9. Book is printed on recycled paper. (Eco-awareness, Check)

10. Book was printed in China, where labor and material costs are cheap.  And then they get shipped back to UK and the US.  Uggh, the carbon footprint.  (Eco-awareness, Fail)

11. On the other hand, now I know stuff like "embodied energy".  Also, to really get back the energy-per-use of a ceramic cup, you'd have to use it a thousand times, washing it only once everyday.  

And even if you use a digital camera (as opposed to a film camera that uses chemicals to develop pics), if you keep on chimping at hundreds of your photos onscreen for hours on end, you're still wasting energy. Now I'm more aware of these and many other things.  (Eco-awareness, Check)

12.  Have already spent half an hour composing this blog post.  (Eco-awareness, Fail)



Green's Not Black and White is by Dominic Muren.

October 23, 2014

Reimagining the Humble Carrot

Head on to IntroducingCarrot.com and get to know Carrot.  

No, it's not a new health app.  Wearable fitness gadget?  No.  No-cook drinkable meal?  Not even.  It's just simply carrot, the vegetable we all know since childhood.

With deadpan professionalism, IntroducingCarrot.com introduces carrot as if it's some slick, new must-have app that seamlessly integrates with the rest of our digital life:


Carrot is designed with you in mind. It's a seamless experience, meticulously crafted, from beginning to end. It's not just a vegetable, it's what a vegetable should be. 



ROOTED IN DESIGN.
From the moment you pick up your Carrot, you’ll notice the care and attention that went into every detail. The unique texture, the striking colors and the pleasing crunch provide a world class experience for each of your senses. 

Nice.  Especially love that pun on "being rooted."

Before you think this website is bollocks, creator David Angelucci and his friends are really serious about carrot.  Sometimes, all you need is a rebranding of something as basic as a vegetable just to remind people that reclaiming their health is as simple as going back to the old ways, to the root of it all.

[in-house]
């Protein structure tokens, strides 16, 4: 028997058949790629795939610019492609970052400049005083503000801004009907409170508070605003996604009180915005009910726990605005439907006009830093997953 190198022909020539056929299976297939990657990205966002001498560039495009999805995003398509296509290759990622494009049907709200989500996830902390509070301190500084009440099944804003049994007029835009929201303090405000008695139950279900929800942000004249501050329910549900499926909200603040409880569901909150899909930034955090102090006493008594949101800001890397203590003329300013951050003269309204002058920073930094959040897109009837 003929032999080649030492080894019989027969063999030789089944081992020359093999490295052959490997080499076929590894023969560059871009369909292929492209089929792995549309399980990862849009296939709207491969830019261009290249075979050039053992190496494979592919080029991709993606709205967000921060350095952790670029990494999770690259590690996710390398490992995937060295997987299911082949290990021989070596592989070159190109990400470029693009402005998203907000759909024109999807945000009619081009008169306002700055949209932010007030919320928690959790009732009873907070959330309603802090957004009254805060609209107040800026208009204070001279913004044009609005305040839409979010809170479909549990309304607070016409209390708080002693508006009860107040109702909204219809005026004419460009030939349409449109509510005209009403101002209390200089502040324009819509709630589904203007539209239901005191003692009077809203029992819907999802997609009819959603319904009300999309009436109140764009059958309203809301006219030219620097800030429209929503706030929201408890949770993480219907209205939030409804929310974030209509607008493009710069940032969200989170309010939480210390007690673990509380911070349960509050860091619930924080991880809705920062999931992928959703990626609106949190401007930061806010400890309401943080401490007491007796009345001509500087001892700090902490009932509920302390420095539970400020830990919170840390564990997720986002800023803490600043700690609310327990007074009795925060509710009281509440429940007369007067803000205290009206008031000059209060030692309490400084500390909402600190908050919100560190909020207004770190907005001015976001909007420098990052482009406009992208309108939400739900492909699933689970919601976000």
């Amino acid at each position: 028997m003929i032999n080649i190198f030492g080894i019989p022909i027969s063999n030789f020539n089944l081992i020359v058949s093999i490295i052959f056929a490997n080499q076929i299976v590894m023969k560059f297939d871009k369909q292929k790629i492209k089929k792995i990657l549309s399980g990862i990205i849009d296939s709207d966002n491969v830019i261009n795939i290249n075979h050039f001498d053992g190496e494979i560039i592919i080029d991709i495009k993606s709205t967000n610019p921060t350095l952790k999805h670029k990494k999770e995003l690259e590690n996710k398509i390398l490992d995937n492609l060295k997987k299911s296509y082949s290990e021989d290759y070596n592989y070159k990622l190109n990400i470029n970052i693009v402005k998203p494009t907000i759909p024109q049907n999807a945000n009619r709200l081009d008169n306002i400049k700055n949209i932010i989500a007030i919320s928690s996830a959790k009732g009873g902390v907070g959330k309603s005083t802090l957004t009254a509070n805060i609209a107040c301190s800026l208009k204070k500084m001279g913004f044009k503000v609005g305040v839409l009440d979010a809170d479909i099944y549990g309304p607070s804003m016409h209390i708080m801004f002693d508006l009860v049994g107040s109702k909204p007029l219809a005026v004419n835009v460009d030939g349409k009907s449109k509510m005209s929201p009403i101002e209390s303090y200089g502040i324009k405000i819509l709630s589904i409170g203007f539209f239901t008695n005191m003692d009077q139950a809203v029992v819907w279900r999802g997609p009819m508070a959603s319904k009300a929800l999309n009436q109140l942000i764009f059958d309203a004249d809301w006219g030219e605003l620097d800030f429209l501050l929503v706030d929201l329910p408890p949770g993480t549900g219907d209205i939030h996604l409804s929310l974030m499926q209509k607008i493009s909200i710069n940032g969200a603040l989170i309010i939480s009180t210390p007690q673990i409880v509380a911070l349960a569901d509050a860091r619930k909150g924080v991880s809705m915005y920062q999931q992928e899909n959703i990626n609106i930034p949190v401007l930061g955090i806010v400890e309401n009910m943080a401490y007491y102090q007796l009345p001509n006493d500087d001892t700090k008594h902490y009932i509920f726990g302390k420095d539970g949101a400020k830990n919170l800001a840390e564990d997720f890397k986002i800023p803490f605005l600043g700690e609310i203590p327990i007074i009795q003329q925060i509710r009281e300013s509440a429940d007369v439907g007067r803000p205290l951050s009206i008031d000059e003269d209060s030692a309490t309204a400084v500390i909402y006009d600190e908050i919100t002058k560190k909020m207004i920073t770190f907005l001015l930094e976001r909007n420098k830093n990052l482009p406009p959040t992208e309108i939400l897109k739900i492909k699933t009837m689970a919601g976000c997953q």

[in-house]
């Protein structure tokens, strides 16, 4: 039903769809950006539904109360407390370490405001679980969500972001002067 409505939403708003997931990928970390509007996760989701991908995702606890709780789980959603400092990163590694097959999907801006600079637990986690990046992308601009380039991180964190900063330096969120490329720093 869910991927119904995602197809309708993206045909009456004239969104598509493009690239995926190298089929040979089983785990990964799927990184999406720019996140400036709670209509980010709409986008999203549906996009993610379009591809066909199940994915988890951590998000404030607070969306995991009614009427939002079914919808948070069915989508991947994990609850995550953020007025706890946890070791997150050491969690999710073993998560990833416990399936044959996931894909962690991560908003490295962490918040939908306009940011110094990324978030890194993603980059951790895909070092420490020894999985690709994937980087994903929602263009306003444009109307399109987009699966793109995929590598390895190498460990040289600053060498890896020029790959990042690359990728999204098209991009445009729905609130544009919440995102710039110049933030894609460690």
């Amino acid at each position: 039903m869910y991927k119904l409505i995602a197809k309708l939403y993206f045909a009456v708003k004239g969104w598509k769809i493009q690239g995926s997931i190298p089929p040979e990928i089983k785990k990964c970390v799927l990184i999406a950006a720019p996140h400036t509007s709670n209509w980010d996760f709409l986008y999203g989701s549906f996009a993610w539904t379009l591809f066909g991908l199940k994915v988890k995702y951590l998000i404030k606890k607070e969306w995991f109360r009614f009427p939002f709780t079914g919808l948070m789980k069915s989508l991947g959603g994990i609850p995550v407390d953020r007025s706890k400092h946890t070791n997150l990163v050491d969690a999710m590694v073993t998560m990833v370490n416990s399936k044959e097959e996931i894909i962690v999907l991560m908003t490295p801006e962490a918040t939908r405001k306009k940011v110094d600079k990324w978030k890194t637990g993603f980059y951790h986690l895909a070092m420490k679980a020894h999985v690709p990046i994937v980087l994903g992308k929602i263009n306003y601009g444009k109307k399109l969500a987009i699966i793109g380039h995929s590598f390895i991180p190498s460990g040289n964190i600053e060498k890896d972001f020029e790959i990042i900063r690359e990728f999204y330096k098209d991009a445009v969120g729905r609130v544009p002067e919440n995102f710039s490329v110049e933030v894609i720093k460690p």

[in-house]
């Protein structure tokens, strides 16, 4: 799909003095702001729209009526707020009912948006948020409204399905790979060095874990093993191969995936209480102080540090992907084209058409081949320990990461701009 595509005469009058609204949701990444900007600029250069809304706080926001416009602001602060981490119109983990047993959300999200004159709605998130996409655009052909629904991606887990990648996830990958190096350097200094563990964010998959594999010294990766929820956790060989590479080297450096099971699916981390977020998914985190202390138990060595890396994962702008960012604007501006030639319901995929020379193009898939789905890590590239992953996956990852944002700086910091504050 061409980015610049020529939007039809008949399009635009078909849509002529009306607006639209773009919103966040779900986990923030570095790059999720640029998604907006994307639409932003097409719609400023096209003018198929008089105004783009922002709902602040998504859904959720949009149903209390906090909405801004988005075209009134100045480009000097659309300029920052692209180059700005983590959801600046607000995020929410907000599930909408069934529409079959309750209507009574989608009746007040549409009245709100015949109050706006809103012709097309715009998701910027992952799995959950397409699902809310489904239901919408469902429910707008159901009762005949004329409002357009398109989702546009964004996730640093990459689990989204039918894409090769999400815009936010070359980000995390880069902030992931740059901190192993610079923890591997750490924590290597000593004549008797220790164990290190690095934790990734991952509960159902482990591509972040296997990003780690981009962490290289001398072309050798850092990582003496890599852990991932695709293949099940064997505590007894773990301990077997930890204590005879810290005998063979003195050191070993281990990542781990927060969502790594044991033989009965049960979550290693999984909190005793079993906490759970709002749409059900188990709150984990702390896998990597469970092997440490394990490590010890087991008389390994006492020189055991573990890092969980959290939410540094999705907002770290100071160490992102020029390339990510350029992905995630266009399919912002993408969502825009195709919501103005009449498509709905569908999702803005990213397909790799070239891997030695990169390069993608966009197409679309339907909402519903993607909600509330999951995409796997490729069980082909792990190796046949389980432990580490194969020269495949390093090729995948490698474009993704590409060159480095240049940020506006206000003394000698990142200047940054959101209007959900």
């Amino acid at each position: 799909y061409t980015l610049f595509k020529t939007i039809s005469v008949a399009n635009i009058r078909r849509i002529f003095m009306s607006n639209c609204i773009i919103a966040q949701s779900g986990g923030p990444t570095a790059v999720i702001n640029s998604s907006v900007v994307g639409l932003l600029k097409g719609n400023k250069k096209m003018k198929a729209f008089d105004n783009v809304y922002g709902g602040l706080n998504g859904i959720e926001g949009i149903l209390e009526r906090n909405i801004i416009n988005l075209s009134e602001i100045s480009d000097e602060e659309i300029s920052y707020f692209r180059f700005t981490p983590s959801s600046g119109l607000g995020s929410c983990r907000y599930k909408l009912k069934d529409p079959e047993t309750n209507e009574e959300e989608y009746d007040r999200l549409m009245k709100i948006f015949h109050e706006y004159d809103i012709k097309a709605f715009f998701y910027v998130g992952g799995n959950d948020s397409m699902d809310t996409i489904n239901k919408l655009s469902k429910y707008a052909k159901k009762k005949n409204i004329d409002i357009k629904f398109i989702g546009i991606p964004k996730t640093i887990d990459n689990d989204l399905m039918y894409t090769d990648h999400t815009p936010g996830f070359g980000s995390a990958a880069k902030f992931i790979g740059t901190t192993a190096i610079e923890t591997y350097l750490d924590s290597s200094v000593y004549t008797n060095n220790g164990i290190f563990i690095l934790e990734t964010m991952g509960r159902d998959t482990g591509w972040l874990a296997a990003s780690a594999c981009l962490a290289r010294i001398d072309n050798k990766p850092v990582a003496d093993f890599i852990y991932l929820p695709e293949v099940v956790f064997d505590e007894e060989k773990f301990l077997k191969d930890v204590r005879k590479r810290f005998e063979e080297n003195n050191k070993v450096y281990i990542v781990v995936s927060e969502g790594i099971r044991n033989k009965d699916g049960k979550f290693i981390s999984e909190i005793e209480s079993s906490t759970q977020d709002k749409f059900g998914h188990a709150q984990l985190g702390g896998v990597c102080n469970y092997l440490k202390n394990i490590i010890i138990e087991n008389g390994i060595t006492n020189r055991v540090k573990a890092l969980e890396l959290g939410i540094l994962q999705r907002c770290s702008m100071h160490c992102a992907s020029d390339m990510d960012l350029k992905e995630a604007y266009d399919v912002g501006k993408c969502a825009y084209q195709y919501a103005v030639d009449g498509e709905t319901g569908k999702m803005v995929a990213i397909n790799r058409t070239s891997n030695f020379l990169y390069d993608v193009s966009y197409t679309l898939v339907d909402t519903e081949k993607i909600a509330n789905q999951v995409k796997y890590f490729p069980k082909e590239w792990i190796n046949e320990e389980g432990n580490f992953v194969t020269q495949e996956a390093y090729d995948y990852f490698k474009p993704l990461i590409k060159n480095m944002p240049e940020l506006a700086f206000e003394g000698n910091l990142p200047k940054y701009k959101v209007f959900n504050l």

And what's could be more basic than munching on an organically grown carrot?  It's real food with no-fuss, no preservatives, no ads, no data gathering involved (sorry, I got carried away with the tech speak).  Companies spend a lot of moolah on ad agencies just to promote their products, so why can't the humble carrot  have its very own media campaign and online presence?  Well now there is.


| via Treehugger


October 21, 2014

Suam or Ginulay na Mais | Recipe

There's corn soup made from powdered mix from out of a foil pack, and then there's the real deal, made from actual corn. It's called Suam in Tagalog, although not many people know it by that name.  I've heard some call it Ginulay na Mais, but that sounds too technical.  So I call it suam.

Corn is actually forbidden in the Paleo diet because it's grain and has gluten, but that's okay since I'm not on strictly on the Paleo diet.  Say what you want against corn, but a hot bowl of suam na mais is still the perfect thing for rainy days.


Ingredients

4 Cobs of Corn, grated by knife, cheese grater, or in a blender
1/4 kg Chicken filet
Tomato, chopped
Garlic, minced
Onion, chopped
Bunch of sili (chili pepper) leaves
3 Green finger chilis
Hibi (small dried shrimps)
Patis (fish sauce)
Salt and Pepper
Coconut oil

1. Brown the chicken filet pieces in a little coconut oil.
2. Sautee the onions, garlic, tomatoes, finger chilis, and hibi.
3. Add the grated corn.
4. Add water and let simmer.
5. Season with patis, salt and freshly-ground pepper.
6. Finally, add the sili leaves.

* * *